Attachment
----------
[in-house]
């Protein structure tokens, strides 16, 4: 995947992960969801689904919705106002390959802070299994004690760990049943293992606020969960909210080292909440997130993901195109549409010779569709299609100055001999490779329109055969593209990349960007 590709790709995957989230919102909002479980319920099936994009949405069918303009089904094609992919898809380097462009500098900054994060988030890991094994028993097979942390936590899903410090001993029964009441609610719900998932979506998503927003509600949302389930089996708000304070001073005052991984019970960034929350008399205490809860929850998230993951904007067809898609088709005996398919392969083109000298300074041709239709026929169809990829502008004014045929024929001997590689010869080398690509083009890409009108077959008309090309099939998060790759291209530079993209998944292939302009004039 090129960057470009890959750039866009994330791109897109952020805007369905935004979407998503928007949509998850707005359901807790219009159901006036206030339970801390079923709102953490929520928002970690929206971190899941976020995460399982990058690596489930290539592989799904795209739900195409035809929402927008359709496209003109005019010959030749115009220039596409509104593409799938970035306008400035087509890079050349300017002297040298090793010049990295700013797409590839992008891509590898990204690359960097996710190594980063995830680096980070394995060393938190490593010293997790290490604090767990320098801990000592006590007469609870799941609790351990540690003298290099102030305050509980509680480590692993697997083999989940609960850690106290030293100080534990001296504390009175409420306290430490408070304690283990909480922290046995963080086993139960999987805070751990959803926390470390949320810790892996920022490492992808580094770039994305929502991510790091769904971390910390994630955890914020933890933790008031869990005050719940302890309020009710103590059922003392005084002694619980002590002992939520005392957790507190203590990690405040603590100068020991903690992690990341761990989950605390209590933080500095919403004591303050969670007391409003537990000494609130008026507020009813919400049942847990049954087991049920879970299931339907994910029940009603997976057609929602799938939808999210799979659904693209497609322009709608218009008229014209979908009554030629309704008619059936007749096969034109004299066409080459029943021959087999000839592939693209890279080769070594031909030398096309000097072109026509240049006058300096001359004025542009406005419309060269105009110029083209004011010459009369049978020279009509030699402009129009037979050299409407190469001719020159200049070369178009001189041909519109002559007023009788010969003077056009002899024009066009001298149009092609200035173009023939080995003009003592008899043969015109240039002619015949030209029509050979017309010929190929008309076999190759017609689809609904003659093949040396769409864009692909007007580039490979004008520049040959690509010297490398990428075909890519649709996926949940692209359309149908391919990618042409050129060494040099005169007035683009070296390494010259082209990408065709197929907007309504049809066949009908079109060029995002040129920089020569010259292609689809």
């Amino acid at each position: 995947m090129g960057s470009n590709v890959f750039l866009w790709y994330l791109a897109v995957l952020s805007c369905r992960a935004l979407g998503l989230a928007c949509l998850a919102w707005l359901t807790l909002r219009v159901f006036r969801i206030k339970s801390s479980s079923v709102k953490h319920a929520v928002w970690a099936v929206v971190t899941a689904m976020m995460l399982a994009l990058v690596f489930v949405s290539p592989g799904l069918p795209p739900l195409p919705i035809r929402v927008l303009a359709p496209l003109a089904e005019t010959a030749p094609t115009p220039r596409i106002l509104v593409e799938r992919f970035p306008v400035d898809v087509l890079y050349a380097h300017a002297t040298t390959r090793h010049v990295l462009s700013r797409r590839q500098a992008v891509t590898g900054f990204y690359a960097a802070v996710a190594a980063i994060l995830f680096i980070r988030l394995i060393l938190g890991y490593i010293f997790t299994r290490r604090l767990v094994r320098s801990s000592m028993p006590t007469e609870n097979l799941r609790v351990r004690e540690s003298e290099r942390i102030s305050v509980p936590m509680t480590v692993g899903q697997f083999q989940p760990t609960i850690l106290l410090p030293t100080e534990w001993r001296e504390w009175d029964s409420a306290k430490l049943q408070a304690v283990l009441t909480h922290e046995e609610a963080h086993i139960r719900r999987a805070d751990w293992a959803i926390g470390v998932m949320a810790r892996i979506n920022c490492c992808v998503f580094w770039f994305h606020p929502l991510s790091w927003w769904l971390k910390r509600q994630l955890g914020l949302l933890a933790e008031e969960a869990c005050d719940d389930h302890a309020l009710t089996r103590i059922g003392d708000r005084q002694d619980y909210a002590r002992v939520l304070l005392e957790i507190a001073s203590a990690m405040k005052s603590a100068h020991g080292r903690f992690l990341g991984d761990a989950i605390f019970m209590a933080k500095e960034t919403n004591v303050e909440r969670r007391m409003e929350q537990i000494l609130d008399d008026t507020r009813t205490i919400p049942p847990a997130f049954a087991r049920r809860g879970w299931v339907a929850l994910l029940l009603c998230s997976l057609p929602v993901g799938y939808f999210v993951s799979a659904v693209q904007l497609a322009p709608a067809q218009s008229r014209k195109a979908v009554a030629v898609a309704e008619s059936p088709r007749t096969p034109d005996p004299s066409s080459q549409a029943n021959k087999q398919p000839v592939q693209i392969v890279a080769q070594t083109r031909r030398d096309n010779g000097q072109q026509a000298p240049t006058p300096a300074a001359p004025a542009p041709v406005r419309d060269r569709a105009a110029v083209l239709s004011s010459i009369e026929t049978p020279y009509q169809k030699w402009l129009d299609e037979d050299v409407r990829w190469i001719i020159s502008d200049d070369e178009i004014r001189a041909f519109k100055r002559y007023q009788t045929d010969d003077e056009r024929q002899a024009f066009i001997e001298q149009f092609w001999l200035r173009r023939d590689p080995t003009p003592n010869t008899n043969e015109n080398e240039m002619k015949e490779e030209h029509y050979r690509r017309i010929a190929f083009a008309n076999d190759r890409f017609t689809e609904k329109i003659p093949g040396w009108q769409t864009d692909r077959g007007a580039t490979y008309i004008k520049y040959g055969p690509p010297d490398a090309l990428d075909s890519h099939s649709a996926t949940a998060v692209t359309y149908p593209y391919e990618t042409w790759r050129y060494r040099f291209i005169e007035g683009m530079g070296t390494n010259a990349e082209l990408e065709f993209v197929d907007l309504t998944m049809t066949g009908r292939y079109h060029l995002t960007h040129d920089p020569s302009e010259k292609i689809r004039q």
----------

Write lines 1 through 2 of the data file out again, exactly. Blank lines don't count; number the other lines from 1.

[in-house]
């Protein structure tokens, strides 16, 4: 995947992960969801689904919705106002390959802070299994004690760990049943293992606020969960909210080292909440997130993901195109549409010779569709299609100055001999490779329109055969593209990349960007 590709790709995957989230919102909002479980319920099936994009949405069918303009089904094609992919898809380097462009500098900054994060988030890991094994028993097979942390936590899903410090001993029964009441609610719900998932979506998503927003509600949302389930089996708000304070001073005052991984019970960034929350008399205490809860929850998230993951904007067809898609088709005996398919392969083109000298300074041709239709026929169809990829502008004014045929024929001997590689010869080398690509083009890409009108077959008309090309099939998060790759291209530079993209998944292939302009004039 090129960057470009890959750039866009994330791109897109952020805007369905935004979407998503928007949509998850707005359901807790219009159901006036206030339970801390079923709102953490929520928002970690929206971190899941976020995460399982990058690596489930290539592989799904795209739900195409035809929402927008359709496209003109005019010959030749115009220039596409509104593409799938970035306008400035087509890079050349300017002297040298090793010049990295700013797409590839992008891509590898990204690359960097996710190594980063995830680096980070394995060393938190490593010293997790290490604090767990320098801990000592006590007469609870799941609790351990540690003298290099102030305050509980509680480590692993697997083999989940609960850690106290030293100080534990001296504390009175409420306290430490408070304690283990909480922290046995963080086993139960999987805070751990959803926390470390949320810790892996920022490492992808580094770039994305929502991510790091769904971390910390994630955890914020933890933790008031869990005050719940302890309020009710103590059922003392005084002694619980002590002992939520005392957790507190203590990690405040603590100068020991903690992690990341761990989950605390209590933080500095919403004591303050969670007391409003537990000494609130008026507020009813919400049942847990049954087991049920879970299931339907994910029940009603997976057609929602799938939808999210799979659904693209497609322009709608218009008229014209979908009554030629309704008619059936007749096969034109004299066409080459029943021959087999000839592939693209890279080769070594031909030398096309000097072109026509240049006058300096001359004025542009406005419309060269105009110029083209004011010459009369049978020279009509030699402009129009037979050299409407190469001719020159200049070369178009001189041909519109002559007023009788010969003077056009002899024009066009001298149009092609200035173009023939080995003009003592008899043969015109240039002619015949030209029509050979017309010929190929008309076999190759017609689809609904003659093949040396769409864009692909007007580039490979004008520049040959690509010297490398990428075909890519649709996926949940692209359309149908391919990618042409050129060494040099005169007035683009070296390494010259082209990408065709197929907007309504049809066949009908079109060029995002040129920089020569010259292609689809």